This is an old revision of the document!
If you’re setting up a new system please use the new Vera UI7 interface As of 9.4.19 this legacy plugin is no longer included in the standard XTension distribution. If you need to run this plugin please download it directly from http://MacHomeAutomation.com/files/vera.isf.zip and use the “install plugin” menu item in the Database menu to install it.
Vera is our preferred Z-Wave interface for use with XTension. It’s also the only supported interface that supports “secure” devices like remote controlled door locks.
XTension is compatible with the original Vera models running UI-5 or later. It supports the Vera Lite, Vera Edge and the new Vera Plus which adds zigbee and bluetooth support running either UI-5 or UI-7 versions of their interface.
The Vera has it’s own web interface and mobile apps, why would you want to use it just as an interface to XTension? We think XTension has the best scripting interface and most customizable web and mobile web interfaces available. There is significant advantage to connecting to XTension and using that to run your logic rather than trying to link everything to scene changes. Your Vera units will live alongside any other device you can connect to. Instead of being limited to the actions in the Veras popup menus or learning to program in Lua you can write simple AppleScripts that can tie together any and all of the units in XTension or control other apps on your Mac. We also think we have the best DIY device support with protocols specifically designed for arduino devices and IOT sensors. While there are plugins for many such things for the Vera too, we think you’ll like our interface to them better and be up and running faster.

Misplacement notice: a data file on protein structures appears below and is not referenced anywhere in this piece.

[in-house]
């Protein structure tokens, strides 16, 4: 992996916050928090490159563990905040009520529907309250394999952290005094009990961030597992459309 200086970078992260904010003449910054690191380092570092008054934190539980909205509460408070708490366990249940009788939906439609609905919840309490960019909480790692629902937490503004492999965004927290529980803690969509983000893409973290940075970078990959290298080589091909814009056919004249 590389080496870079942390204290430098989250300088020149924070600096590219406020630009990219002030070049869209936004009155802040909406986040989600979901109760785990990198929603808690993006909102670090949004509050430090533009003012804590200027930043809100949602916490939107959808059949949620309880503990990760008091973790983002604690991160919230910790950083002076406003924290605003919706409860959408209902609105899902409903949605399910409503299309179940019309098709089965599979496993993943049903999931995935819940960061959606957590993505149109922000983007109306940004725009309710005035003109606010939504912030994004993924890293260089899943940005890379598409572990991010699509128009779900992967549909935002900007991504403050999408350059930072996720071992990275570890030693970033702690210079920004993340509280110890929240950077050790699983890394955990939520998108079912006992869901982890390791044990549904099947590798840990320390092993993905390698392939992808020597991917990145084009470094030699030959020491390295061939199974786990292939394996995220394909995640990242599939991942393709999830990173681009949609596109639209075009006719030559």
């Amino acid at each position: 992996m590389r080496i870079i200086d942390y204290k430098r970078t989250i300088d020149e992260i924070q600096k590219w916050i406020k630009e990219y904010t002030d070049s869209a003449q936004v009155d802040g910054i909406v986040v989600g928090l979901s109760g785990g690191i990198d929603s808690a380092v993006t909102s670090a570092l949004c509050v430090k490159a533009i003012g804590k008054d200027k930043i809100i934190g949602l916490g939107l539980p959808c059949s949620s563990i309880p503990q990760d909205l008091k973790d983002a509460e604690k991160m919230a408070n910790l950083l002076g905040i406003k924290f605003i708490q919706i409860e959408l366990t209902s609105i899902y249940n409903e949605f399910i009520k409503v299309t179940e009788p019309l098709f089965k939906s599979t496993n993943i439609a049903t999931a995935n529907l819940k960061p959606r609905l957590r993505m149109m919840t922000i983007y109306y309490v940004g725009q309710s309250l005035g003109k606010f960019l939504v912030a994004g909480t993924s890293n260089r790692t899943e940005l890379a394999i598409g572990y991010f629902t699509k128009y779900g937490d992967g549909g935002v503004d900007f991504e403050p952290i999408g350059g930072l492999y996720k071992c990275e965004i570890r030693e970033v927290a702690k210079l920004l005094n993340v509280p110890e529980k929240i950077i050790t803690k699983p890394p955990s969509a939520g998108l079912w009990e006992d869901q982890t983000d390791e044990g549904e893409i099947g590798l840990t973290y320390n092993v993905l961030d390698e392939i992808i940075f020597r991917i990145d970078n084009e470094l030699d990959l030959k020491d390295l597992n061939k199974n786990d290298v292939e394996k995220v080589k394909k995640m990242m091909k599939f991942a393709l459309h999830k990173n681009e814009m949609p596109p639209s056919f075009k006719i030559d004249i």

In order to reliably connect to your vera you’ll need to assign it a static IP address rather than use DHCP which is it’s default. You can do this from the Vera web interface by selecting the “Setup” tab and then the “Net & Wifi” tab within that. For “how does Vera connect to the internet” select “Manually configure.“ From the popup menu labeled “what network connection type do you have?” select “Static IP” and give the device a unique IP address within your network. (see the Networking for Home Automation article for more info on managing your home network) If you have made changes to the default NAT and DHCP settings on your internet router or sharing device you’ll have to know what the rest of the settings are yourself. Otherwise there are 2 standard shared network types of which your network is very likely one or the other. If your network addresses start with 192.168.0.xxx then your subnet mask will be “255.255.255.0” and the gateway and DNS server entries should both point to the address of the router, which is most likely “192.168.0.1” If your address starts with 10.0.xxx.xxx then your subnet mask is probably “255.255.0.0” and the gateway and DNS entries should still point to the address of your router which is probably “10.0.0.1” If you’ve got other numbers there then you will need to consult the above linked article on networking to figure out the proper values.
The “LAN” settings also on this page are only used if you’re using the built in wifi to share an internet connection as if the vera was the access point. If your Vera does not have Wifi or if you’re not using it to connect then you can ignore these for now.